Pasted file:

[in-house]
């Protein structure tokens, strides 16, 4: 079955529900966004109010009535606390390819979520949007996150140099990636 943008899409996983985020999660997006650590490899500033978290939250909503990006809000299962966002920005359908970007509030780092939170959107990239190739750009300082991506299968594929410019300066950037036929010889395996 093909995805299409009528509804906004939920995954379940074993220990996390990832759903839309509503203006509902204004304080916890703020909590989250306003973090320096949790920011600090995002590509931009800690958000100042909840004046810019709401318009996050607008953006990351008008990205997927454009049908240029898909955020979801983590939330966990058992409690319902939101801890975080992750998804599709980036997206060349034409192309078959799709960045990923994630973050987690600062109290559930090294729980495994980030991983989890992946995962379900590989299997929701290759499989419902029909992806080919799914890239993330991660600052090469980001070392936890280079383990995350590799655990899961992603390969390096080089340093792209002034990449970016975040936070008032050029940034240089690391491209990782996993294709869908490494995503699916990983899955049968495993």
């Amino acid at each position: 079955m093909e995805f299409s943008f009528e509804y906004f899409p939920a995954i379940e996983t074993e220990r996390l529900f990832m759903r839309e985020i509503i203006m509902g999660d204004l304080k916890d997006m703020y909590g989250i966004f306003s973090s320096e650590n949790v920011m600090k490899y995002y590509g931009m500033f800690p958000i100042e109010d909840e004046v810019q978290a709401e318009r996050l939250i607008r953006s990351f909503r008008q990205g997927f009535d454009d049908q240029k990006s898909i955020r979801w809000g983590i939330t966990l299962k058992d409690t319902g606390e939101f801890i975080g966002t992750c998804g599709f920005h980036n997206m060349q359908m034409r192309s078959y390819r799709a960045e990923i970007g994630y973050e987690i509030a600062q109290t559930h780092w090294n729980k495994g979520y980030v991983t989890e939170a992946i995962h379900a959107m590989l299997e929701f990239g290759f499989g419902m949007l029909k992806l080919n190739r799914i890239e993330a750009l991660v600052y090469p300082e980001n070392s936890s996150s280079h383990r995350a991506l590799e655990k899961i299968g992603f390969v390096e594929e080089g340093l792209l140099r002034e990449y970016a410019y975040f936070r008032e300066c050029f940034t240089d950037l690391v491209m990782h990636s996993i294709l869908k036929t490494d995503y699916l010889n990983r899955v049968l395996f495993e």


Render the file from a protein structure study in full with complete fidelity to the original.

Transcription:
[in-house]
């Protein structure tokens, strides 16, 4: 079955529900966004109010009535606390390819979520949007996150140099990636 943008899409996983985020999660997006650590490899500033978290939250909503990006809000299962966002920005359908970007509030780092939170959107990239190739750009300082991506299968594929410019300066950037036929010889395996 093909995805299409009528509804906004939920995954379940074993220990996390990832759903839309509503203006509902204004304080916890703020909590989250306003973090320096949790920011600090995002590509931009800690958000100042909840004046810019709401318009996050607008953006990351008008990205997927454009049908240029898909955020979801983590939330966990058992409690319902939101801890975080992750998804599709980036997206060349034409192309078959799709960045990923994630973050987690600062109290559930090294729980495994980030991983989890992946995962379900590989299997929701290759499989419902029909992806080919799914890239993330991660600052090469980001070392936890280079383990995350590799655990899961992603390969390096080089340093792209002034990449970016975040936070008032050029940034240089690391491209990782996993294709869908490494995503699916990983899955049968495993």
């Amino acid at each position: 079955m093909e995805f299409s943008f009528e509804y906004f899409p939920a995954i379940e996983t074993e220990r996390l529900f990832m759903r839309e985020i509503i203006m509902g999660d204004l304080k916890d997006m703020y909590g989250i966004f306003s973090s320096e650590n949790v920011m600090k490899y995002y590509g931009m500033f800690p958000i100042e109010d909840e004046v810019q978290a709401e318009r996050l939250i607008r953006s990351f909503r008008q990205g997927f009535d454009d049908q240029k990006s898909i955020r979801w809000g983590i939330t966990l299962k058992d409690t319902g606390e939101f801890i975080g966002t992750c998804g599709f920005h980036n997206m060349q359908m034409r192309s078959y390819r799709a960045e990923i970007g994630y973050e987690i509030a600062q109290t559930h780092w090294n729980k495994g979520y980030v991983t989890e939170a992946i995962h379900a959107m590989l299997e929701f990239g290759f499989g419902m949007l029909k992806l080919n190739r799914i890239e993330a750009l991660v600052y090469p300082e980001n070392s936890s996150s280079h383990r995350a991506l590799e655990k899961i299968g992603f390969v390096e594929e080089g340093l792209l140099r002034e990449y970016a410019y975040f936070r008032e300066c050029f940034t240089d950037l690391v491209m990782h990636s996993i294709l869908k036929t490494d995503y699916l010889n990983r899955v049968l395996f495993e």